Re: 130kW Coil Update [helium gap]

From: 	Jim Lux[SMTP:jimlux-at-earthlink-dot-net]
Sent: 	Thursday, December 11, 1997 3:19 PM
To: 	Tesla List
Subject: 	Re: 130kW Coil Update [helium gap]

Tesla List wrote:
> From:   Greg Leyh[SMTP:lod-at-pacbell-dot-net]

> Alas, the gap is of the open frame type, far from airtight.
> As I understand it, helium actually has a lower heat capacity,
> since monatomic elements only have 5 degrees of freedom,
> where diatomic ones have 7, allowing them to carry more heat
> energy per deg C.  That's why He compressors run so hot.
> At STP, I believe that helium gas has a much lower breakdown
> voltage than dry N2.  But is this good or bad?
> -GL

Of course, you could always use hydrogen, which is diatomic. However, 
He, while having a low specific heat, aggravated by its low density, so 
you don't get many kilos in a given volume, does have a really high heat 
conductivity (related to the high speed of sound in He). This is a 
significant concern to deep sat divers who have to live in a He rich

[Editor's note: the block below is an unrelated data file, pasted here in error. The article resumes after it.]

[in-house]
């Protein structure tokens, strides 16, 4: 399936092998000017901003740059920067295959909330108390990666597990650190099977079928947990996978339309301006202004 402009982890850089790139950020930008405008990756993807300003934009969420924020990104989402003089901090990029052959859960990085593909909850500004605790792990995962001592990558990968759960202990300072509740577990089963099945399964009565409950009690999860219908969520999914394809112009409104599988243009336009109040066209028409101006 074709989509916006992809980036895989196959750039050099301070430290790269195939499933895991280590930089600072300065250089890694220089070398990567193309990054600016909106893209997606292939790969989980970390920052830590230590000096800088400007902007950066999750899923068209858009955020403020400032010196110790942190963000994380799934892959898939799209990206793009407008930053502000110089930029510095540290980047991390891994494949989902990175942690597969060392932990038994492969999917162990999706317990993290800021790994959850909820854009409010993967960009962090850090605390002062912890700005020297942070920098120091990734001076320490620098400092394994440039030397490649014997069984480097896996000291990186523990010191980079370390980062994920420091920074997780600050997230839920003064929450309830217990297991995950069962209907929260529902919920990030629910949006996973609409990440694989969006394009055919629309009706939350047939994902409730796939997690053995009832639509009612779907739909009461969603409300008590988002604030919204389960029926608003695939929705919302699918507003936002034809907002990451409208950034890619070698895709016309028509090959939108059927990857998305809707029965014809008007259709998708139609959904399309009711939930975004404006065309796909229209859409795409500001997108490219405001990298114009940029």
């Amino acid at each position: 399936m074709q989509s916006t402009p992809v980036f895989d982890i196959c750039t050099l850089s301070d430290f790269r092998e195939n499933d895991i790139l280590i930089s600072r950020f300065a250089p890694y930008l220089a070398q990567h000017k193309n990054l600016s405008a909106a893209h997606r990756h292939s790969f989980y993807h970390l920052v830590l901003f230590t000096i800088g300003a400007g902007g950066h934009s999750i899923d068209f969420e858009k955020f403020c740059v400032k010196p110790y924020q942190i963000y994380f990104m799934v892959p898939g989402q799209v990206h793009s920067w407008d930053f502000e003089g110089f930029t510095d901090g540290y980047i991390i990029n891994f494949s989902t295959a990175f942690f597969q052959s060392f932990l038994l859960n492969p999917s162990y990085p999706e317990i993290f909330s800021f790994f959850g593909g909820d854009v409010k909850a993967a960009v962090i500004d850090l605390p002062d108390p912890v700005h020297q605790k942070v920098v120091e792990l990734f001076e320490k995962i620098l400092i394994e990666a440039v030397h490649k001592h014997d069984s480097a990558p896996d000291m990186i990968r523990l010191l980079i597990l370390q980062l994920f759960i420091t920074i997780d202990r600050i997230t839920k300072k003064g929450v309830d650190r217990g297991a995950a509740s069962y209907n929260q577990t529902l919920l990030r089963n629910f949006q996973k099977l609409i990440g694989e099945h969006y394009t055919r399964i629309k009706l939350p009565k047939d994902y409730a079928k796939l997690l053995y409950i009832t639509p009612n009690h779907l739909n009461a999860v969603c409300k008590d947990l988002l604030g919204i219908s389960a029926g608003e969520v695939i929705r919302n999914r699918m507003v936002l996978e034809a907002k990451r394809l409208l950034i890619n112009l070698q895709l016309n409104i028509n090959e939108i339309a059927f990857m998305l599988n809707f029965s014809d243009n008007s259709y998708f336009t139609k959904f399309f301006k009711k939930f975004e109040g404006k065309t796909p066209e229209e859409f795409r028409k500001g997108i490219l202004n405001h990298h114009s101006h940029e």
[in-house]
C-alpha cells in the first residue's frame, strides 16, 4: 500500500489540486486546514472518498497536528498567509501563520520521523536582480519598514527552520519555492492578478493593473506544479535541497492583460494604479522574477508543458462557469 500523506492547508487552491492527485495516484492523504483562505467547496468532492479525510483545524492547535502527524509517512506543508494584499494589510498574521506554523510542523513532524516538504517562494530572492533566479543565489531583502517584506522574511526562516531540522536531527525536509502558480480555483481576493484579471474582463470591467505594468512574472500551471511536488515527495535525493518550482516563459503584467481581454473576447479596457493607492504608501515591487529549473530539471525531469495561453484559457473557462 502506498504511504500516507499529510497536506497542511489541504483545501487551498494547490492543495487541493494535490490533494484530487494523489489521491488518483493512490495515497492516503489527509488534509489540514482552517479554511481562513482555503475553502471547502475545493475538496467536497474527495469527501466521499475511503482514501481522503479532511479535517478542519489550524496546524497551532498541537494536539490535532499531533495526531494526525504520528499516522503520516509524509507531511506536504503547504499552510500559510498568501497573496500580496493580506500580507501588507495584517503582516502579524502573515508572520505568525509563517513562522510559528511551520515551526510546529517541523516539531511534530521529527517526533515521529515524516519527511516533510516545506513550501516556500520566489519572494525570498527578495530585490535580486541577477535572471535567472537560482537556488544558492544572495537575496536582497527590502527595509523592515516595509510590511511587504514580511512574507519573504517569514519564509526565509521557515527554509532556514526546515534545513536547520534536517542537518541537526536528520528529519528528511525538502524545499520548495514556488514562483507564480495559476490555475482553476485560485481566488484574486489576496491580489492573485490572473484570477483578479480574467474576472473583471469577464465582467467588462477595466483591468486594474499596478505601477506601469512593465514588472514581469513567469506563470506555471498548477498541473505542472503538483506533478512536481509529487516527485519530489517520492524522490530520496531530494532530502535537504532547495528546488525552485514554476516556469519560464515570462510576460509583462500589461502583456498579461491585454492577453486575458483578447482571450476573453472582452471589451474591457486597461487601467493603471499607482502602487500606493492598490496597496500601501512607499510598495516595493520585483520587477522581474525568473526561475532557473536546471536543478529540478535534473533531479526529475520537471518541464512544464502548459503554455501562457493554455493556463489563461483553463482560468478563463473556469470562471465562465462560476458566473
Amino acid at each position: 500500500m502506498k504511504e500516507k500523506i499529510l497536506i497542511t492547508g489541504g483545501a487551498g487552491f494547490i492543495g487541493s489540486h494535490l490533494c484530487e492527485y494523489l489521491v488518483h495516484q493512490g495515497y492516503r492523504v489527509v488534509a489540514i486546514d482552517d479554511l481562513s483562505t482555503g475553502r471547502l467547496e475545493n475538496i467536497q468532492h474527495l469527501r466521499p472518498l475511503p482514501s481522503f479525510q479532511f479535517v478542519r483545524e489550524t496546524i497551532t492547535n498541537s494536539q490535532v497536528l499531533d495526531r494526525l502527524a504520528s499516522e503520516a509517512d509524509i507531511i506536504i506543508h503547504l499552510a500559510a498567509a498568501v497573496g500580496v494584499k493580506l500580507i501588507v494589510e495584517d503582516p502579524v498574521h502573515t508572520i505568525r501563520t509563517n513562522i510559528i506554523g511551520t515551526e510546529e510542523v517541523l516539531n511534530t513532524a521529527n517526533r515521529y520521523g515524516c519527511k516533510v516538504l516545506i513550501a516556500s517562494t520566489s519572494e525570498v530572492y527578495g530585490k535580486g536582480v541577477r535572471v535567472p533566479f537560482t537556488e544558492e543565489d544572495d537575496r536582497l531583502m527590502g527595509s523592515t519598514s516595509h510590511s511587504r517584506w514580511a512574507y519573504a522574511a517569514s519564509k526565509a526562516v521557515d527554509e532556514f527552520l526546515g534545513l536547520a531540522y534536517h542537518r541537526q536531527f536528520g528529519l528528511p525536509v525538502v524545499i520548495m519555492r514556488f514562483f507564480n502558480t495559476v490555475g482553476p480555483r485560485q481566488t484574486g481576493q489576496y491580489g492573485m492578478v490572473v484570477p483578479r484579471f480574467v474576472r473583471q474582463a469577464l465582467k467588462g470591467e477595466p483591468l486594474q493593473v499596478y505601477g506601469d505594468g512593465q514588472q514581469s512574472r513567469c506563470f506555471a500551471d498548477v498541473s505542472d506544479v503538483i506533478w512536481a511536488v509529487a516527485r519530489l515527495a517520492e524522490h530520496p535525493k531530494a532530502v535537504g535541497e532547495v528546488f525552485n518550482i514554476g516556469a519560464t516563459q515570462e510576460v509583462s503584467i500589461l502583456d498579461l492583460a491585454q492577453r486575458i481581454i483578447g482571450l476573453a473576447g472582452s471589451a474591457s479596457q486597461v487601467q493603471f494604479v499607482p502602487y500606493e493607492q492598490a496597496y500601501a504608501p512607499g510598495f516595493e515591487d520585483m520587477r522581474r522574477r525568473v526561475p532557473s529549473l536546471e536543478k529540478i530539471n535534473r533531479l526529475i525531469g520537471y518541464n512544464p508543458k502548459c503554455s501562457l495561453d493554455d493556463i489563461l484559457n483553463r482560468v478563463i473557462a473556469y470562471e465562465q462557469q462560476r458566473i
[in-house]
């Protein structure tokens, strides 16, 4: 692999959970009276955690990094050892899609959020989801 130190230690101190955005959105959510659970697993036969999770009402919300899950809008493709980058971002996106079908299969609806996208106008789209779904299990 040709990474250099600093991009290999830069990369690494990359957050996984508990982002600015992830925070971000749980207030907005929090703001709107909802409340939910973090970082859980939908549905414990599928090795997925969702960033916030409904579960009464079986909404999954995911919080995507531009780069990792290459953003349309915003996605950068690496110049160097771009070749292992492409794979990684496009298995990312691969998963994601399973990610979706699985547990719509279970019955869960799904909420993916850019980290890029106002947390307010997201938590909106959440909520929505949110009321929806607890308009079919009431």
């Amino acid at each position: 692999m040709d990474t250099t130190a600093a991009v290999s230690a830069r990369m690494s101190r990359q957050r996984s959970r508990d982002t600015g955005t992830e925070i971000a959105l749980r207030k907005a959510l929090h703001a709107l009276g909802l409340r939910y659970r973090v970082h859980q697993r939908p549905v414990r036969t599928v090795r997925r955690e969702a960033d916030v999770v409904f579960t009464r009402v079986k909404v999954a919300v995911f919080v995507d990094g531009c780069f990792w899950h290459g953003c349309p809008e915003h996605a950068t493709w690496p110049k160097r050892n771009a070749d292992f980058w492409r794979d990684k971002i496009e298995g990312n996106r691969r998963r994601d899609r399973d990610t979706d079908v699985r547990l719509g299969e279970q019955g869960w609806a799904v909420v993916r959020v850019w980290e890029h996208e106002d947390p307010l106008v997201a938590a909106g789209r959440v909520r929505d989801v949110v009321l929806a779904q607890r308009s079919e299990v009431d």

environment (at several atmospheres, I grant you).

As to the breakdown voltage issue, it probably doesn't make any 
difference. However, running in air, which has oxygen, does help, 
particularly with copper electrodes. The copper oxide film that forms 
tends to reduce the jitter of the discharge because it readily emits 
electrons to get the discharge going. It also doesn't erode as fast. I 
seem to recall some data where they ran rotary gaps in various gases, 
and the oxygen free environments had erosion rates 5-10 times that of 
oxygen containing (or any electronegative species, e.g. F or Cl, from 
Freon, or SF6) (and you think you have a windage problem with air, just 
try SF6)